This trend towards using a client’s own systems, whether public or private sector, comes at a time when many borrowers still do not have substantial policy equivalence, lack institutional capacity, have poor transparency and accountability, and often dismiss any meaningful civil society and community engagement. Using a CSS that is not comparable to the WBG’s or ADB’s policies and that lacks government capacity (enforcement measures, budget, staff, incentive for compliance) presents real dangers to communities, especially when they deal with uninformed or uncooperative leadership and live in a politically constrained environment.
For more information about BIC’s global campaign on safeguards, including country systems, please visit BIC’s Enviromental and Social Assessment page.
Slowing recognition of community resource rights
Forest governance programs in particular, typically funded by alternate lending instruments such as the Forest Investment Program (FIP) and the Forest Carbon Partnership Facility (FCPF), have remained problematic in many of the places where BIC has been active, such as Indonesia, Cambodia, and Vietnam. Despite the high profile government commitments to protect forests as reflected in their climate mitigation plans and REDD+ strategies, recent trends in tropical countries suggests that progress in recognizing community land and resource rights is slowing.
The 2014 report from Rights and Resources Initiative reveals that the area of forestland secured for community ownership since 2008 is less than 20 percent of the area that was recognized in the previous six years. This trend has been associated with various forms of continuing resource grabs by local elites and corporations, aided by governments eager to give away land to investors on almost any terms, says the report. The consequence can be that promises to curb deforestation and forest degradation will remain unfulfilled, and efforts slowed down. BIC is connected with a wide network of community forestry practitioners and advocates who expressed support in elevating their community forestry agenda into the IFI’s REDD+ and other forest-related strategies.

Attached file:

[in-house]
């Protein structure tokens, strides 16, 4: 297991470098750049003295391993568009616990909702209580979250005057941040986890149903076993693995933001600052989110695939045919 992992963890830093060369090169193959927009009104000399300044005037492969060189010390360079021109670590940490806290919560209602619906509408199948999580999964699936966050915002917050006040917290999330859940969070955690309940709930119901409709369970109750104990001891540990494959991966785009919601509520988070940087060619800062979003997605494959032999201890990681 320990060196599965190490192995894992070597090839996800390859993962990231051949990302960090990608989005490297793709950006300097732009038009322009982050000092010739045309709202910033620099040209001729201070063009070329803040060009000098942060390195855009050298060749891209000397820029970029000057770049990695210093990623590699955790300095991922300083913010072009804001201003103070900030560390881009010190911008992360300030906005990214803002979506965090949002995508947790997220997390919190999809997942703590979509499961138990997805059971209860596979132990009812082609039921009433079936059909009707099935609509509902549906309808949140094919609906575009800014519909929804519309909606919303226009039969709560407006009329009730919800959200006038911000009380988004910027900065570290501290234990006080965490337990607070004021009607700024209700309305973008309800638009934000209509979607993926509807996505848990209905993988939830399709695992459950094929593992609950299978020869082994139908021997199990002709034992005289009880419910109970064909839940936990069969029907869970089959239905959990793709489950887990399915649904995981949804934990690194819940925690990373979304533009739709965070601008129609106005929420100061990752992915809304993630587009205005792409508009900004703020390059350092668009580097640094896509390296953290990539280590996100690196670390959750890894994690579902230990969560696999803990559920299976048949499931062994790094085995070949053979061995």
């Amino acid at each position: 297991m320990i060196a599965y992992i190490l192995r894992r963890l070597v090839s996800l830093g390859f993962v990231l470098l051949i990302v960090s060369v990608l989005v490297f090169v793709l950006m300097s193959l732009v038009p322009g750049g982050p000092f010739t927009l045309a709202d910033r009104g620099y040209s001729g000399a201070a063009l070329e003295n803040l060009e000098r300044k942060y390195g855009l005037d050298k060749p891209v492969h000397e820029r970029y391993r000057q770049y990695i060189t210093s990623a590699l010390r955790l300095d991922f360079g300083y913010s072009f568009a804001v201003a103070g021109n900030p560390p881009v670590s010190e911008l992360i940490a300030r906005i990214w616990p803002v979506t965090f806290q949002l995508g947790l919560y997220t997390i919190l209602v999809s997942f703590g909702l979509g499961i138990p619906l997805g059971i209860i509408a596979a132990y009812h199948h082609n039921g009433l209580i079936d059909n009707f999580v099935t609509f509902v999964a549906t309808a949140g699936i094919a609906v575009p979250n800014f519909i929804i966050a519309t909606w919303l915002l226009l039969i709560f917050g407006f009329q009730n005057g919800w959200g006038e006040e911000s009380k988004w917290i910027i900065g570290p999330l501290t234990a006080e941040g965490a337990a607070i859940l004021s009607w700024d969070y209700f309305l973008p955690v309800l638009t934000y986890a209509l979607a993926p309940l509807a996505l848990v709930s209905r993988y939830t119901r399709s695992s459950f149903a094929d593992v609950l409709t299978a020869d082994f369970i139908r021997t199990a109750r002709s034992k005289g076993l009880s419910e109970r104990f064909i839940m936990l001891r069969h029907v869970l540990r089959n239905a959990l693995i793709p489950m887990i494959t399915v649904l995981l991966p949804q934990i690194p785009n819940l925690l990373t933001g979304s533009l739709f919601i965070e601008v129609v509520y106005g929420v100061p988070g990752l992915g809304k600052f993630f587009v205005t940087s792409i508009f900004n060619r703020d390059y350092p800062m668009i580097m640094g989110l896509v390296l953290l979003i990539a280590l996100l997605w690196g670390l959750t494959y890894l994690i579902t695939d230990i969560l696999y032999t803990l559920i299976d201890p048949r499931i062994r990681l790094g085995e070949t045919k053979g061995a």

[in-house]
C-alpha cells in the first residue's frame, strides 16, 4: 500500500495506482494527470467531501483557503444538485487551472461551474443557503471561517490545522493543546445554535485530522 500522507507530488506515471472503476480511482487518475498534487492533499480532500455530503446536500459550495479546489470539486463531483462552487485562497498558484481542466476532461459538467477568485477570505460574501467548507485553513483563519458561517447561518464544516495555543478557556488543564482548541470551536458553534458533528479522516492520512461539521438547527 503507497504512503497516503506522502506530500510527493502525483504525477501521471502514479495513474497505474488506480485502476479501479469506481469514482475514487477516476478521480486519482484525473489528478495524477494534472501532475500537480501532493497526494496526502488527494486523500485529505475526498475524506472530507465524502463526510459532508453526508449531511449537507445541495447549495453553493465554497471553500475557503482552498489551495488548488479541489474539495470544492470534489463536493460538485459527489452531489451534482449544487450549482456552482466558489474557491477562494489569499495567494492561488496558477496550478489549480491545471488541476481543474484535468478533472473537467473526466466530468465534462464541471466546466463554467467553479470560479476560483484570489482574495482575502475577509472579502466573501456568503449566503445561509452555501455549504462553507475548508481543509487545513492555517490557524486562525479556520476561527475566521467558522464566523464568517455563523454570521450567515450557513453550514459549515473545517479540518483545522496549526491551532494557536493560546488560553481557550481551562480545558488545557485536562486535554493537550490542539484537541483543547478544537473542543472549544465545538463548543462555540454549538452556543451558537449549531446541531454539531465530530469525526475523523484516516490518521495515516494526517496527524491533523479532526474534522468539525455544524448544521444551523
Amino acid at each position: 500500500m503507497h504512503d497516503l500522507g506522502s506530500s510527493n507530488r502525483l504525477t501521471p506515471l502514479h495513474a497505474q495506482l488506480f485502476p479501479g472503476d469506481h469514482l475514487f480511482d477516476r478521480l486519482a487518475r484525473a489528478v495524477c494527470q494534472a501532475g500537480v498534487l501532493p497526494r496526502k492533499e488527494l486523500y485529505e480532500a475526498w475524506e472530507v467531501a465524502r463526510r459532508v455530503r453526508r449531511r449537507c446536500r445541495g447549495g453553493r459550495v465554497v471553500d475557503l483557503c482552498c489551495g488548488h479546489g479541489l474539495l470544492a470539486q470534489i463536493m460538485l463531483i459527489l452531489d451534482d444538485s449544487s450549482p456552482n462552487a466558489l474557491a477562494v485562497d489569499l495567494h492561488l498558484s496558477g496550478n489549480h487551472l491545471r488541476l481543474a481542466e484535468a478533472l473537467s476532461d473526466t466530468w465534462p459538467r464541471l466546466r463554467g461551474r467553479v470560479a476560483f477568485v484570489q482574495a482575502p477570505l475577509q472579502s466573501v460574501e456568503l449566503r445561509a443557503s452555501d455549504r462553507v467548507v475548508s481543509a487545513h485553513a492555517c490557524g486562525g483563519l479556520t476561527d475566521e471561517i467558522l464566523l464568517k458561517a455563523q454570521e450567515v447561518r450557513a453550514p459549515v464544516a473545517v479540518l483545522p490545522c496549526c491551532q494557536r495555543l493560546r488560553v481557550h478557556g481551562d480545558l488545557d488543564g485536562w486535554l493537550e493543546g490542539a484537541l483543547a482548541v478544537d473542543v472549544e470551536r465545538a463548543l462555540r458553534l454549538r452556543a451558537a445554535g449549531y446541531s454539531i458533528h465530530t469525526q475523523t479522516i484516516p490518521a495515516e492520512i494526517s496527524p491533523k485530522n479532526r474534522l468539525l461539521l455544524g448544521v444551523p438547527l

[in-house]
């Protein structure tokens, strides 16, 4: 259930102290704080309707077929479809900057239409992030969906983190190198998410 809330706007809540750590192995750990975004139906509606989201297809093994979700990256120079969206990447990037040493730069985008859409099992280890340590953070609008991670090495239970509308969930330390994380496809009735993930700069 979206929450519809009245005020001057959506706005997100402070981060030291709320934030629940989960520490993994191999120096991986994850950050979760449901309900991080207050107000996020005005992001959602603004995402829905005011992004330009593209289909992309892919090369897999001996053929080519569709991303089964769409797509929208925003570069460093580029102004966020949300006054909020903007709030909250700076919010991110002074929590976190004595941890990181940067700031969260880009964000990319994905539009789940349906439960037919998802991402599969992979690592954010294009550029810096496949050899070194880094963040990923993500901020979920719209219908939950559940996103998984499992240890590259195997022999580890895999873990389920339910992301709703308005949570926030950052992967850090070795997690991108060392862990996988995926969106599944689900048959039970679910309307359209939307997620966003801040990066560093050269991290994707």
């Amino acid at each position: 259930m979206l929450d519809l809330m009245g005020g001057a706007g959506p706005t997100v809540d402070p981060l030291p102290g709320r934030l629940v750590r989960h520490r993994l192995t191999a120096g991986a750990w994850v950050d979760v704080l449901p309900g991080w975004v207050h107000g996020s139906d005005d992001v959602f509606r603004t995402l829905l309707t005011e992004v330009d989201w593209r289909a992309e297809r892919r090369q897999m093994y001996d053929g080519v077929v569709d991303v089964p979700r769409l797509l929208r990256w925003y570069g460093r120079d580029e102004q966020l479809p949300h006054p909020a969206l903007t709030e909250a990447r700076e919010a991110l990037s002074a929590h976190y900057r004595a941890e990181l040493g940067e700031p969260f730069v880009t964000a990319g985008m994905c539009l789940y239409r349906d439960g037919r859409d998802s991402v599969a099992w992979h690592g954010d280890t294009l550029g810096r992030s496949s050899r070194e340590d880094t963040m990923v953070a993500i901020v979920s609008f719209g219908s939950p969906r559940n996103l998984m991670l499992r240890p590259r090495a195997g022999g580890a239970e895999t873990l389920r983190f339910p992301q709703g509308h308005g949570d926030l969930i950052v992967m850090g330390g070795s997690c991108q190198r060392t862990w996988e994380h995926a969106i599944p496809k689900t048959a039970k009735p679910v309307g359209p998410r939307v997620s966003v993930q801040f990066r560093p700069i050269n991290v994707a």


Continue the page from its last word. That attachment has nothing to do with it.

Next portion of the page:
For more information about BIC’s global forest campaign, including details about FIP and FCPF, please visit BIC’s Forest page.
Possibility of circumventing accountability commitment remains as WB re-engages in Cambodia
The World Bank has sent signals that they are ready to re-engage in Cambodia after freezing lending operations in the country in 2011. The lending freeze had come on the heels of an Inspection Panel investigation into the Land Management and Administration Project (LMAP) in 2009, which had found that the Bank’s safeguard policies, especially those around involuntary resettlement and project monitoring, had been violated. The project, which was meant to help legalize land tenure rights for the urban population in Phnom Penh, instead led to massive land grabbing and the forced relocation of thousands of poor families, including those living near Boeung Kak Lake (BKL). When confronted with the Panel’s report, the Government of Cambodia refused to cooperate with the Bank to provide restitution to the 3,500+ families displaced from the BKL community and cut all ties with the institution.